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When challenged to do an “Appropriation,” of a famous artist’s work, I knew my choice would have to come from my most favourite Australian surrealist artist – James Gleeson. 1915 – 2008.

The work I chose was ” We inhabit the corrosive littoral of habit,” 1940.
I made changes, only using the corroded head and the woman’s figure, then setting them into my own landscape, which has a door, reminding us that there are always other paths we can take.
In the original, the woman’s figure is on the right side of the canvas and the man’s face was to the left. I chose to paint them so that the woman’s hair flows in the direction of the man. Also her “corrosion’s,” identify with my own body and how my passed illness had affected me. Making this painting so personal, was not an easy decision, but once made, was very liberating.

The message behind the original painting was that often, habit, stands in our way and does not allow us to be instinctive or experience new adventures, therefore habit is corrosive. Unframed, sides painted and sealed.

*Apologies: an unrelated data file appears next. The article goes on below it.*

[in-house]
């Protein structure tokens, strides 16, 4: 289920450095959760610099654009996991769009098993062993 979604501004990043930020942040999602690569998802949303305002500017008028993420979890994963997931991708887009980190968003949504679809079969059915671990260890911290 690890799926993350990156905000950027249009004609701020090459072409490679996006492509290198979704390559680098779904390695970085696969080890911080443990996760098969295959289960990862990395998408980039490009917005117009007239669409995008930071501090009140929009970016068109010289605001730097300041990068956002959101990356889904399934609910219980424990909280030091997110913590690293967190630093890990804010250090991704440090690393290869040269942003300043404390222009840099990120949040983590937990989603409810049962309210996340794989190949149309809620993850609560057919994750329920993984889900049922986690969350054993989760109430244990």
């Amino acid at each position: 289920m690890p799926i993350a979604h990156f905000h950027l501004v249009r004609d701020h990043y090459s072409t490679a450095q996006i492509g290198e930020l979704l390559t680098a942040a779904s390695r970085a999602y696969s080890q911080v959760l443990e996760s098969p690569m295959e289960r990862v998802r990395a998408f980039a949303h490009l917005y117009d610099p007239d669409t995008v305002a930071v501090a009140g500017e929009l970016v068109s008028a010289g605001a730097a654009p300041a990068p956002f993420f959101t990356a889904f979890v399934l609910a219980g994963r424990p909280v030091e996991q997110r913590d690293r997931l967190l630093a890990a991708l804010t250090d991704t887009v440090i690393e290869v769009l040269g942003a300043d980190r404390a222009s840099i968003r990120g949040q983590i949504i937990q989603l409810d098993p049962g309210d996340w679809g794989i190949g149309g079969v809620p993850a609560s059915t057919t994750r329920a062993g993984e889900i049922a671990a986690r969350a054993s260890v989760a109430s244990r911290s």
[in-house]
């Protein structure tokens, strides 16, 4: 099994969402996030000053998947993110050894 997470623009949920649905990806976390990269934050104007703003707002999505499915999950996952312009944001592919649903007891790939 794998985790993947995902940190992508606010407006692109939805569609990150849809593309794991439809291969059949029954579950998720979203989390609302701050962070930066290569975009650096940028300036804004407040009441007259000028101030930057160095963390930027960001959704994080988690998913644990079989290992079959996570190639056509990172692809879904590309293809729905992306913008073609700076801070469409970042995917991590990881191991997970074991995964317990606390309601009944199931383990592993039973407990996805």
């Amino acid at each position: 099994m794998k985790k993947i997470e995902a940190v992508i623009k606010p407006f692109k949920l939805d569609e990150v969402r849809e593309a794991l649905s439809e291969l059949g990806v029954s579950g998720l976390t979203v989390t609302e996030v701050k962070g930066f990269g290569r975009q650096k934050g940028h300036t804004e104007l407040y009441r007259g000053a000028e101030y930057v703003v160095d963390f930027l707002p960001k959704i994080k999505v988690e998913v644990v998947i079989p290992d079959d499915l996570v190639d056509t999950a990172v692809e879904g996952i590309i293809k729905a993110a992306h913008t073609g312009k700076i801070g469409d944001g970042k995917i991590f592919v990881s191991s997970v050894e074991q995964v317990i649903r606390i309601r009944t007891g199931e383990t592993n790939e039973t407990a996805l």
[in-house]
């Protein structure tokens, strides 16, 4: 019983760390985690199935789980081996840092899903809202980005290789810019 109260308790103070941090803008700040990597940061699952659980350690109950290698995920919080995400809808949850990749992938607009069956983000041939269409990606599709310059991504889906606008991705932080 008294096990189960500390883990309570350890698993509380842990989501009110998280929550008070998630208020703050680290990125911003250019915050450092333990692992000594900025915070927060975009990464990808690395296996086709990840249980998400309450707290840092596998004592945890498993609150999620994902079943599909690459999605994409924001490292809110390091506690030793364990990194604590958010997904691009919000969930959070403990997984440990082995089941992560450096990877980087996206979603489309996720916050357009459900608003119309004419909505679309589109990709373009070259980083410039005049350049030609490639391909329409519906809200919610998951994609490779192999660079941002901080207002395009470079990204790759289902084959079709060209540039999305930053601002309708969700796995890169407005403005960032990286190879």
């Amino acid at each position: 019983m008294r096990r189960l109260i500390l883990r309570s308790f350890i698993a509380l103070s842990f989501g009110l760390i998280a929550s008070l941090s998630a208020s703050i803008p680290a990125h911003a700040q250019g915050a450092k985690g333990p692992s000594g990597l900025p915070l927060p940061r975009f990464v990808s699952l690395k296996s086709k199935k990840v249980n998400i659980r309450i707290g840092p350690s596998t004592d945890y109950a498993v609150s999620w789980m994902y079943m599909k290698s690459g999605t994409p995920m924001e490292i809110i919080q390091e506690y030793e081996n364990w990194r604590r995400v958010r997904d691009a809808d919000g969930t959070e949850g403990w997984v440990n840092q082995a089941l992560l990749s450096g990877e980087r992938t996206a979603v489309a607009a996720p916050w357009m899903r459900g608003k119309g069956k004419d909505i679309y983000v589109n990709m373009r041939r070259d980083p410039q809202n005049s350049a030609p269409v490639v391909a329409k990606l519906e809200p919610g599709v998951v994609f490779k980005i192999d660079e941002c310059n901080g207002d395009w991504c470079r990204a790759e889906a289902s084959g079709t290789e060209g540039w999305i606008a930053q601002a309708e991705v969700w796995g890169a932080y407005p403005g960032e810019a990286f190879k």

Corroded Head after James Gleeson

Cathy Gilday

AUD$695
Size: 61w x 46h x 3.8d cms
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Acrylic on stretched canvas

Ready to hang

In stock

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Sold By: Cathy Gilday

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Additional Information

When challenged to do an “Appropriation,” of a famous artist’s work, I knew my choice would have to come from my most favourite Australian surrealist artist – James Gleeson. 1915 – 2008.

The work I chose was ” We inhabit the corrosive littoral of habit,” 1940.
I made changes, only using the corroded head and the woman’s figure, then setting them into my own landscape, which has a door, reminding us that there are always other paths we can take.
In the original, the woman’s figure is on the right side of the canvas and the man’s face was to the left. I chose to paint them so that the woman’s hair flows in the direction of the man. Also her “corrosion’s,” identify with my own body and how my passed illness had affected me. Making this painting so personal, was not an easy decision, but once made, was very liberating.

The message behind the original painting was that often, habit, stands in our way and does not allow us to be instinctive or experience new adventures, therefore habit is corrosive. Unframed, sides painted and sealed.

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